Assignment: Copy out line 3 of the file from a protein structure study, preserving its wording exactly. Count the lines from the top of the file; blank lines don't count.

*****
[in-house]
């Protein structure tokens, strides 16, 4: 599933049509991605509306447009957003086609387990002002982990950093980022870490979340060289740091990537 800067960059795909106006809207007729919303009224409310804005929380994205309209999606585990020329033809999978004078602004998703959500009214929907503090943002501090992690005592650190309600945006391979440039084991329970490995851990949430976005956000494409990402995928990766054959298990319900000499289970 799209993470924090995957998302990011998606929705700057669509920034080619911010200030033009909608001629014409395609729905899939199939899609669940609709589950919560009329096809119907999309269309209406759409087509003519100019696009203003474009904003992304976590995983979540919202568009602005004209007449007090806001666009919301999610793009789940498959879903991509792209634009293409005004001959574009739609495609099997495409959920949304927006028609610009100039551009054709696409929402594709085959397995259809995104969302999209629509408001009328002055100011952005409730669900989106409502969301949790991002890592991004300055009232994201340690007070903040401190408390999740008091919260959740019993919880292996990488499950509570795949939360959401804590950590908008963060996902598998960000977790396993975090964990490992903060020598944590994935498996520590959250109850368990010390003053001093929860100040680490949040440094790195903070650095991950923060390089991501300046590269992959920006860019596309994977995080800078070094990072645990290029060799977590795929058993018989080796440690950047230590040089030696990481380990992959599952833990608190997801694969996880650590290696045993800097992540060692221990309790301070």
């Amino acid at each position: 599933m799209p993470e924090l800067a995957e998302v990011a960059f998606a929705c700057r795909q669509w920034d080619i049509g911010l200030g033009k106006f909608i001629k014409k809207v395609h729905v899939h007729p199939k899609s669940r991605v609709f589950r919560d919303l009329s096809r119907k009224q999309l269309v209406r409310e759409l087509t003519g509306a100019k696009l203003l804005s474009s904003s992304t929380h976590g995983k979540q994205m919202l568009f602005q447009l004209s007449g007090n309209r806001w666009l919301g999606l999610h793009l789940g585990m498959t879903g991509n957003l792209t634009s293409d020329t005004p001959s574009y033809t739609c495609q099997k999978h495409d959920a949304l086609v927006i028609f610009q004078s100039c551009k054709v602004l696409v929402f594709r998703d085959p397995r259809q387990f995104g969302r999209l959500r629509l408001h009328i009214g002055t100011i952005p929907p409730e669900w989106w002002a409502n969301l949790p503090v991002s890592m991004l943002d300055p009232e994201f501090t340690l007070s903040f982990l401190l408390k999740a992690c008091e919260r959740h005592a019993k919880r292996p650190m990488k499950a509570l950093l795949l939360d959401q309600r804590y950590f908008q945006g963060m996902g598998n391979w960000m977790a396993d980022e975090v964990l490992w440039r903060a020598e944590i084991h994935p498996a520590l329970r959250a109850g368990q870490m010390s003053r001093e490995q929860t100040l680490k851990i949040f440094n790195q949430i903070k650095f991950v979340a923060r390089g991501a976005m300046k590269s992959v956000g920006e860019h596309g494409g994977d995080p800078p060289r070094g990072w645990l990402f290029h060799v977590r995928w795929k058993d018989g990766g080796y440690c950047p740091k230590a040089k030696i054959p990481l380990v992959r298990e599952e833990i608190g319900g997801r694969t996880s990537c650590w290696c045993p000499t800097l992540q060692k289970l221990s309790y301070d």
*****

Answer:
């Amino acid at each position: 599933m799209p993470e924090l800067a995957e998302v990011a960059f998606a929705c700057r795909q669509w920034d080619i049509g911010l200030g033009k106006f909608i001629k014409k809207v395609h729905v899939h007729p199939k899609s669940r991605v609709f589950r919560d919303l009329s096809r119907k009224q999309l269309v209406r409310e759409l087509t003519g509306a100019k696009l203003l804005s474009s904003s992304t929380h976590g995983k979540q994205m919202l568009f602005q447009l004209s007449g007090n309209r806001w666009l919301g999606l999610h793009l789940g585990m498959t879903g991509n957003l792209t634009s293409d020329t005004p001959s574009y033809t739609c495609q099997k999978h495409d959920a949304l086609v927006i028609f610009q004078s100039c551009k054709v602004l696409v929402f594709r998703d085959p397995r259809q387990f995104g969302r999209l959500r629509l408001h009328i009214g002055t100011i952005p929907p409730e669900w989106w002002a409502n969301l949790p503090v991002s890592m991004l943002d300055p009232e994201f501090t340690l007070s903040f982990l401190l408390k999740a992690c008091e919260r959740h005592a019993k919880r292996p650190m990488k499950a509570l950093l795949l939360d959401q309600r804590y950590f908008q945006g963060m996902g598998n391979w960000m977790a396993d980022e975090v964990l490992w440039r903060a020598e944590i084991h994935p498996a520590l329970r959250a109850g368990q870490m010390s003053r001093e490995q929860t100040l680490k851990i949040f440094n790195q949430i903070k650095f991950v979340a923060r390089g991501a976005m300046k590269s992959v956000g920006e860019h596309g494409g994977d995080p800078p060289r070094g990072w645990l990402f290029h060799v977590r995928w795929k058993d018989g990766g080796y440690c950047p740091k230590a040089k030696i054959p990481l380990v992959r298990e599952e833990i608190g319900g997801r694969t996880s990537c650590w290696c045993p000499t800097l992540q060692k289970l221990s309790y301070d």